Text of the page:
A month ago my sister and mom and I decided to have a yard sale this October.  I’ve been slow with getting stuff together.  I just had a big sale last year, I probably didn’t have much to sell.

But suddenly I’ve been bombarded with reading poignet blog posts about stuff and then there was that Hoarder’s marathon that come on Monday. Tomorrow I’ll show you my garage full of excess stuff that you can’t even tell I removed from my house.  But, today I’m still in deep thought about the stuff.

Last week, Thrifty Decor Chick  wrote a post entitled “STUFF”.  It’s a great read and prompted me to think about why I keep stuff around.  One of my biggest issues is that we have moved so often recently, I’m afraid to get rid of something we might need in our next house.  I always feel like I can’t be one of those people who says ” we don’t have a place for that” because we don’t even really have a place.  Therefore, if I see something I can afford and I like, I tend to buy it.  And I’m pretty good at working stuff in.  However, the result is a really full house of items bought for $3 each that I’m not wanting to get rid of because I might use it when we move.  Not my goal.

Another one of my issues is that when a person like me, who loves and appreciates beautiful spaces, rents a plain, run of the mill ordinary home with no special features, I tend to compensate with accessories.

Pretties and Posies

I look at photos like this of Melanie’s beautiful, welcoming home and I long for the simple uncluttered, purposeful look.  And I know one of the reasons I think I can’t get that is because my rental house lacks character.  I have scant mouldings, an incompetent fireplace, my windows don’t even have casing around them, and I’m tethered to the fact that we don’t own the house so big changes are out of the question.  So instead of going after my style, I sometimes wreck it up with too many accessories.  I know my weaknesses.

Then, I read a post that  Sherry from Young House Love wrote about their tiny closet. After living in tiny spaces in NYC, she has learned the fine art of only surrounding herself with things she really needs and loves.  I marveled at this quote that Sherry included from The Lucky Shopping Manual:

Don’t buy anything on sale that you wouldn’t consider at full price.

Um, I think that might have just changed my life. Seriously, I’ve never even thought of it that way.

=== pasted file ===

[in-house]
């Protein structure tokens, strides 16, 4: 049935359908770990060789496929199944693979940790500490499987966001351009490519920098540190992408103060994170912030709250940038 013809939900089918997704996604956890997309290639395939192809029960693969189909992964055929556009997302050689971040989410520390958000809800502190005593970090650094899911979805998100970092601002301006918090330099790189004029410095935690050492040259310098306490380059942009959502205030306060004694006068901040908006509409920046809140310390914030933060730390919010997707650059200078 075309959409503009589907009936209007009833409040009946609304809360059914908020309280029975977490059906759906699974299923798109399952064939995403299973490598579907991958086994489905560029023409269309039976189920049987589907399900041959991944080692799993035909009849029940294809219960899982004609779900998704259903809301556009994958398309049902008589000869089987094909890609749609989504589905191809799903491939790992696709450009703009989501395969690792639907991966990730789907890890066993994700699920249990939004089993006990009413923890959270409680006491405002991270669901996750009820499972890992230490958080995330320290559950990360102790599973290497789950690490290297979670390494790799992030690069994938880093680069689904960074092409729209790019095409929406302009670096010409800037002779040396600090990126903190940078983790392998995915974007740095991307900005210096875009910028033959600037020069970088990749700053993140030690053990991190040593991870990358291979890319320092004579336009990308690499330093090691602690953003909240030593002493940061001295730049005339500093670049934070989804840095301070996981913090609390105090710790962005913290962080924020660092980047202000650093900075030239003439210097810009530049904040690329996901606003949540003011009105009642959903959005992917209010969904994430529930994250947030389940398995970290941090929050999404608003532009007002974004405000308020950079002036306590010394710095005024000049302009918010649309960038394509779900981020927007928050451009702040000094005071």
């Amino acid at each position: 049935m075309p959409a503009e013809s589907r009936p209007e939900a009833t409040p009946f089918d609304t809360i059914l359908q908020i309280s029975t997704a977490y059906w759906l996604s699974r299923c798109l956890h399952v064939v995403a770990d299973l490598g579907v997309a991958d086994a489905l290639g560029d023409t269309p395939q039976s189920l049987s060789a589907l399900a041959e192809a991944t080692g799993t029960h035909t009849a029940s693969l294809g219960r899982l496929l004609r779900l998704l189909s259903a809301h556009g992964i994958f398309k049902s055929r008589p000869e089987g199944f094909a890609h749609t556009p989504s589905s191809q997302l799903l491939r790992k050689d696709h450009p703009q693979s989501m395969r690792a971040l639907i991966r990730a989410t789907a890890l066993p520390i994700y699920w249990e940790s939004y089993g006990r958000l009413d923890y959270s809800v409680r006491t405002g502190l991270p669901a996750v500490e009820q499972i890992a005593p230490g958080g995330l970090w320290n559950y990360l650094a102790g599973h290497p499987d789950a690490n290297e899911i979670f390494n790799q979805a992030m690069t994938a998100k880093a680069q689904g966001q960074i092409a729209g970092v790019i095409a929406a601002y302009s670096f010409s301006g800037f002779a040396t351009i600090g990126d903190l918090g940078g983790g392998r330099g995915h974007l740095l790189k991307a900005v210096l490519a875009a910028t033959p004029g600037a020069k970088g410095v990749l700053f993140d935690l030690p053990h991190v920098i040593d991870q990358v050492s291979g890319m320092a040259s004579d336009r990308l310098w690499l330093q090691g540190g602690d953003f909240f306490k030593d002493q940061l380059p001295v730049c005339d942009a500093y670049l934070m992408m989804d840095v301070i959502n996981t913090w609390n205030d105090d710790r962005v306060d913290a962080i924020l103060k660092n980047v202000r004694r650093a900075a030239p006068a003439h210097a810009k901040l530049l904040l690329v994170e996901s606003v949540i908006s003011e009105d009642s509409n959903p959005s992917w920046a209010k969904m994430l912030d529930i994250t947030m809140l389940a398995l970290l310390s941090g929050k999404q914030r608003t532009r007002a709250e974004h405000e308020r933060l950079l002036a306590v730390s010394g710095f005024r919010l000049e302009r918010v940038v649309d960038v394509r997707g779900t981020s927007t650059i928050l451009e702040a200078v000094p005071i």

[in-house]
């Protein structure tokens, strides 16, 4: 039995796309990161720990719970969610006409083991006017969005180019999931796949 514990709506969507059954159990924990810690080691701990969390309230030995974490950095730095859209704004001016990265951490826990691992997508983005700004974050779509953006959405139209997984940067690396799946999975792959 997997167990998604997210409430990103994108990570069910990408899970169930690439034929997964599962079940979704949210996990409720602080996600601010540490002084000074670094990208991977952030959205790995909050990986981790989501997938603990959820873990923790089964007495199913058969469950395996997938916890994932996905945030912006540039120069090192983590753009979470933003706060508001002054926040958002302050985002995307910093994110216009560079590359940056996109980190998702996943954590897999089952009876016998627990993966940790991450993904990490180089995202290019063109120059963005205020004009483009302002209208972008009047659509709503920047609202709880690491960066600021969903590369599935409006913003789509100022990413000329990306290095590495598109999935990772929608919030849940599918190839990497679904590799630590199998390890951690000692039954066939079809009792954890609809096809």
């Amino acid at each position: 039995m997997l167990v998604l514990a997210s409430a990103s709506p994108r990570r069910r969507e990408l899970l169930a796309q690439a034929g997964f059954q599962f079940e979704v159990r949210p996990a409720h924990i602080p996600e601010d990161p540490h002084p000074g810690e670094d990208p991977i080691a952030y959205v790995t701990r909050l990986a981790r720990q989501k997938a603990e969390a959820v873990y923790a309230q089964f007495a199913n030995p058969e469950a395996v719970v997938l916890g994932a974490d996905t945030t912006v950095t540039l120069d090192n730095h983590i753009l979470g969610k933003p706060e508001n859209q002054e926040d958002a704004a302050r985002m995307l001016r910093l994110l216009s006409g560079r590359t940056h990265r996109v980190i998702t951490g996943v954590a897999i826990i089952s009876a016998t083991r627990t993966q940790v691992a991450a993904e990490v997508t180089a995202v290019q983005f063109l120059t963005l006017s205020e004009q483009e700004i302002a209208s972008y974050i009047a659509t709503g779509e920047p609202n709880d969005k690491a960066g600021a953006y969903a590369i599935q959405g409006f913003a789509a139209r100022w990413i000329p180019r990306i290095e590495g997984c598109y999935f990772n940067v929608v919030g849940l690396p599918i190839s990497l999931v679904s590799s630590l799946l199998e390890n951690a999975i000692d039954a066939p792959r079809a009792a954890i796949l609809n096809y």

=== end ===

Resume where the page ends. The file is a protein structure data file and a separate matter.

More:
It’s not noble to purchase 10 things for a steal for $10 {that you kind of needed or thought you might use} compared to buying one thing for $100 that you really needed.  It’s just poor stewardship.

I think my lean to thriftyness has been skewed so far that I have forgotten that the best purchase we’ve made is our sofa.  We paid full price for a small scale sectional from a lower high end or {higher low end?} maker and it’s still the most comfy sofa I’ve ever laid my tush on.  It’s lasted 7 years and has held up to 3 boys.  So worth the money upfront.   And the thrifty police have yet to arrest me to invest in a piece of furniture we use every day.

On my journey of thinking about stuff and its impact I have decided to pretend like we are staying at this house for a long time.  If we don’t have a place for something now, it’s gone.  If I’m so great a finding a deal, I’ll find it again later, right?  Unless I find a clawfoot tub for $5 or something.

Erin from Rare and Beautiful Treasures sold their dream house that they built so that they could begin their journey to their dream life.

A family that we are close friends with recently sold most of their belongings, bought an RV and are getting ready to pursue their dream of traveling around with their children.  They were brave souls who didn’t let stuff get in the way of their goals. It’s not always easy for them but, they are certainly enjoying their new way of life.  I so admire that.  I’m not at all saying that everyone should sell their stuff in and move into an RV but, I don’t want to let stuff get in the way of our family’s own goals and dreams.

Erin’s family and the Mattern family both found freedom in knowing what they don’t want to do.

I want to be aware that the stuff I am accumulating can easily hinder me and clog up my home, time and being.  Because we all know, it can be gone in an instant. So, I’m getting rid of the excess while reminding myself that I love handmade, I love trash to treasure, I love items from nature, I value meaningful beauty.  I still love and want and have a decorated house, but I want  it to serve me and my family, not the other way around.